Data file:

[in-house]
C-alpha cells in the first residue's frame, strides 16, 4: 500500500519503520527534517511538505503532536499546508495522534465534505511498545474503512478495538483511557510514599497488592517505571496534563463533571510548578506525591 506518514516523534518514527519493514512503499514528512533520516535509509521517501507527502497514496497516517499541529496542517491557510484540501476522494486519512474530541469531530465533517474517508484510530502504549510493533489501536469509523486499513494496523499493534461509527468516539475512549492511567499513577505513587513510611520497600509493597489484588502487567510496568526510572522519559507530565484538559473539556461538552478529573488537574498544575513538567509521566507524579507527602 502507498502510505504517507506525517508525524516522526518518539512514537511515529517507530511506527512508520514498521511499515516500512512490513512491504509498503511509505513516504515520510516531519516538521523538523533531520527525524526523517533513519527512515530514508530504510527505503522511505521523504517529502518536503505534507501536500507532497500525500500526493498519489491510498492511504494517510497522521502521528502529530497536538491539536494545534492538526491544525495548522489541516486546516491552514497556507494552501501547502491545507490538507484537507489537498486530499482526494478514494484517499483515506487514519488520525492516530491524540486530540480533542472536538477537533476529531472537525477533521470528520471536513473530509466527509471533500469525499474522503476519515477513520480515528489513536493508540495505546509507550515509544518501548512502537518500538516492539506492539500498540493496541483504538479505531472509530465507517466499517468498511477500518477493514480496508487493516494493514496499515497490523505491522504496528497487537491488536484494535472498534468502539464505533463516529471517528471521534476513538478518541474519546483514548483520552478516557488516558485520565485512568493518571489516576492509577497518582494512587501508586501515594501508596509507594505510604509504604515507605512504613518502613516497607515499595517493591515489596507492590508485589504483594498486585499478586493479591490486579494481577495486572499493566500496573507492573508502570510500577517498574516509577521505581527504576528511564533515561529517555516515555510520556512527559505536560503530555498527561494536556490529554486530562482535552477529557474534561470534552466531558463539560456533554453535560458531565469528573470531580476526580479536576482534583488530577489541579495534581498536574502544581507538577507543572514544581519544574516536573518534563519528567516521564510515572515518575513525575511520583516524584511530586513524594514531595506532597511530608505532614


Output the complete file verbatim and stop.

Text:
[in-house]
C-alpha cells in the first residue's frame, strides 16, 4: 500500500519503520527534517511538505503532536499546508495522534465534505511498545474503512478495538483511557510514599497488592517505571496534563463533571510548578506525591 506518514516523534518514527519493514512503499514528512533520516535509509521517501507527502497514496497516517499541529496542517491557510484540501476522494486519512474530541469531530465533517474517508484510530502504549510493533489501536469509523486499513494496523499493534461509527468516539475512549492511567499513577505513587513510611520497600509493597489484588502487567510496568526510572522519559507530565484538559473539556461538552478529573488537574498544575513538567509521566507524579507527602 502507498502510505504517507506525517508525524516522526518518539512514537511515529517507530511506527512508520514498521511499515516500512512490513512491504509498503511509505513516504515520510516531519516538521523538523533531520527525524526523517533513519527512515530514508530504510527505503522511505521523504517529502518536503505534507501536500507532497500525500500526493498519489491510498492511504494517510497522521502521528502529530497536538491539536494545534492538526491544525495548522489541516486546516491552514497556507494552501501547502491545507490538507484537507489537498486530499482526494478514494484517499483515506487514519488520525492516530491524540486530540480533542472536538477537533476529531472537525477533521470528520471536513473530509466527509471533500469525499474522503476519515477513520480515528489513536493508540495505546509507550515509544518501548512502537518500538516492539506492539500498540493496541483504538479505531472509530465507517466499517468498511477500518477493514480496508487493516494493514496499515497490523505491522504496528497487537491488536484494535472498534468502539464505533463516529471517528471521534476513538478518541474519546483514548483520552478516557488516558485520565485512568493518571489516576492509577497518582494512587501508586501515594501508596509507594505510604509504604515507605512504613518502613516497607515499595517493591515489596507492590508485589504483594498486585499478586493479591490486579494481577495486572499493566500496573507492573508502570510500577517498574516509577521505581527504576528511564533515561529517555516515555510520556512527559505536560503530555498527561494536556490529554486530562482535552477529557474534561470534552466531558463539560456533554453535560458531565469528573470531580476526580479536576482534583488530577489541579495534581498536574502544581507538577507543572514544581519544574516536573518534563519528567516521564510515572515518575513525575511520583516524584511530586513524594514531595506532597511530608505532614